August 17, 2017
Once a Pennsylvania workers’ compensation claimant qualifies for wage benefits, that claimant is generally entitled to continue receiving these wage benefits until her or his right to wage benefits ends or is modified either by (1) agreement of the parties (usually in the form of a settlement) (2) a Decision from a Workers’ Compensation Judge, or (3) operation of law (such as the death of the claimant).
Until recently, there was another method by which a Pennsylvania employer could seek to cap wage benefits to otherwise payable to an injured worker. Pursuant to Section 302(a) of the Pennsylvania Workers’ Compensation Act (WCA), an employer could seek a medical opinion that the claimant’s work-related injuries left the claimant with less than a fifty percent (50%) full body impairment pursuant to impairment guidelines established by the American Medical Association (AMA). In practical terms, anything less than a catastrophic work injury results in a finding of a less than 50% full body impairment. Once this finding was made, the employer could take steps seeking to cap the injured worker’s wage benefits to five hundred (500) weeks from the date of the medical examination in question. Effectively, Section 302(a) provided Pennsylvania employers with a valuable tool to cap their wage liability to injured workers.
On June 20, 2017, the Pennsylvania Supreme Court decided the case of Protz v. Workers’ Compensation Appeal Board (Derry Area School District). In Protz, the Court declared that the impairment rating (IRE) provisions of the WCA are unconstitutional as drafted. The ruling represents a significant loss in the Pennsylvania insurer and employer’s ability to reduce workers’ compensation exposure.
Technically, the Protz Court held that section 302(a) of the Act represented an unconstitutional delegation of legislative authority. Section 302(a) was promulgated as part of the sweeping cost cutting amendments to the WCA, know as Act 57 of 1996. The law, as drafted, provided that employers and insurers were permitted to demand that a Claimant undergo an impairment rating evaluation by a physician using “the most recent edition” of the AMA Guides to the Evaluation of Permanent Impairment. 77 P.S. Sec. 511.2(1). The IRE also provided objective justification for establishing settlement values and thereby facilitated settlement of more claims by Compromise and Release.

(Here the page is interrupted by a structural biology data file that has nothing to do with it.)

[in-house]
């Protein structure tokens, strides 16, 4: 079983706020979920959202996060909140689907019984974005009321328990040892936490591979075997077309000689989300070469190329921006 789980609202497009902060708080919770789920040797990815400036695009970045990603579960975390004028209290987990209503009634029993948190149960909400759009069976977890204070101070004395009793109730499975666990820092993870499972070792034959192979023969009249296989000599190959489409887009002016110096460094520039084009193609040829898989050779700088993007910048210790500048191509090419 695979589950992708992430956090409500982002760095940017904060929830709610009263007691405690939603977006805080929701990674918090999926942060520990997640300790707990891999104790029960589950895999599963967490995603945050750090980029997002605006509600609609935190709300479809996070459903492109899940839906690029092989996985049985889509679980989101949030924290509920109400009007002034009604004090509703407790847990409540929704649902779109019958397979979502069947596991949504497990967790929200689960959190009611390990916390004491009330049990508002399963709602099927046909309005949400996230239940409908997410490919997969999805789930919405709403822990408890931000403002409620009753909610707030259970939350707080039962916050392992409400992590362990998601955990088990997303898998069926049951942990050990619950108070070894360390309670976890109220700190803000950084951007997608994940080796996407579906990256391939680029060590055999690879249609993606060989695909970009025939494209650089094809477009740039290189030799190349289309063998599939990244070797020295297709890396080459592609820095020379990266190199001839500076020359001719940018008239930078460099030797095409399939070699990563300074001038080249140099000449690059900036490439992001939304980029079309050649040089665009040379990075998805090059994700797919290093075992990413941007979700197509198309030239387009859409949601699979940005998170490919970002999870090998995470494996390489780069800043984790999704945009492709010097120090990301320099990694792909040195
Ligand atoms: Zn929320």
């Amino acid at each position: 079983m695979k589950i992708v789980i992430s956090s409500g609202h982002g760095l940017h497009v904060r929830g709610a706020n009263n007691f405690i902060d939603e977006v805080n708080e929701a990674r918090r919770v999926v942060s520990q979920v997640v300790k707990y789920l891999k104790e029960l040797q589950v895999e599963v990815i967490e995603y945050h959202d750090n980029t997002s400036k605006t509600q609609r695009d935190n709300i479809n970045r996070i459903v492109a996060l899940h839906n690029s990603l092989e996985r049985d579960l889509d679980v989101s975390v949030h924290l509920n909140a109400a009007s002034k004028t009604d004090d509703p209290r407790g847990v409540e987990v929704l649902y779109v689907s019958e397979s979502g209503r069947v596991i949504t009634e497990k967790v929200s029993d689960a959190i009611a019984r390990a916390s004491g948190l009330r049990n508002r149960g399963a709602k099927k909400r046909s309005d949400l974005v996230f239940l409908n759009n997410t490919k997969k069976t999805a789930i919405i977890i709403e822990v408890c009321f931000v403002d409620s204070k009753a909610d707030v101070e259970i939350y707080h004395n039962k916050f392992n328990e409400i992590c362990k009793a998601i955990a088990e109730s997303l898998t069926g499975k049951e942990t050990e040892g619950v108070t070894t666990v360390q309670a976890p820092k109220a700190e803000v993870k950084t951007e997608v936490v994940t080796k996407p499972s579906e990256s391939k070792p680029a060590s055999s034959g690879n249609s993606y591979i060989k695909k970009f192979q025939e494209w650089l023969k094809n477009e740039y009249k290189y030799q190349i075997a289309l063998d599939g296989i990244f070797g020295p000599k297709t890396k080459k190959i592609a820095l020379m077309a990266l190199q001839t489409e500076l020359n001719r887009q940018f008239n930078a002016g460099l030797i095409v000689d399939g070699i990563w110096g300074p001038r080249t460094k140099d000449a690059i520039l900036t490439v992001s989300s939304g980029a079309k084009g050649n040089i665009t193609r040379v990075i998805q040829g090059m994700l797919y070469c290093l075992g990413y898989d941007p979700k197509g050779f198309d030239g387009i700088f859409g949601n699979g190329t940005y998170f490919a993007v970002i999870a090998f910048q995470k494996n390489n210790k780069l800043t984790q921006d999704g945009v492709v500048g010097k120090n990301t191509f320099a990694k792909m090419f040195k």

In declaring the provisions unconstitutional, the Court reasoned that, in drafting the IRE provisions, the legislature failed to insert adequate standards to “guide and restrain the exercise of delegated administrative functions”. Protz. In other words, the Act, as drafted, gave the AMA the unbridled authority to create a new standard each time the AMA guides were revised. The most recent edition is now the 6th Edition. The Court was careful to emphasize that the ruling was not intended to disparage the AMA, but instead to analyze the constitutional parameters of delegating legislative authority.
The immediate impact of Protz, on particular cases in litigation, or at various duration of the claim, will depend on how the ruling is applied. It is likely to be applied in either a partially retrospective, or a purely retrospective manner. As a result, matters which are final will not likely be reopened. These matters include those finalized by unappealed final adjudication and order, including Compromise and Release, or those Claims extinguished by the statute of repose. Matters which are not yet final, will likely find the partial disability characterization returned to total disability, and the claim will not be mitigated by the IRE provisions.
There is potential grey area in application of Protz. Each circumstance, or category of circumstances, must be evaluated separately. In spite of the grey, one thing is certain: Pennsylvania employers and insurers have lost a major claims mitigation tool.
The information above is general: we recommend that you consult an attorney regarding your specific circumstances. The content of this information is not meant to be considered as legal advice or a substitute for legal representation.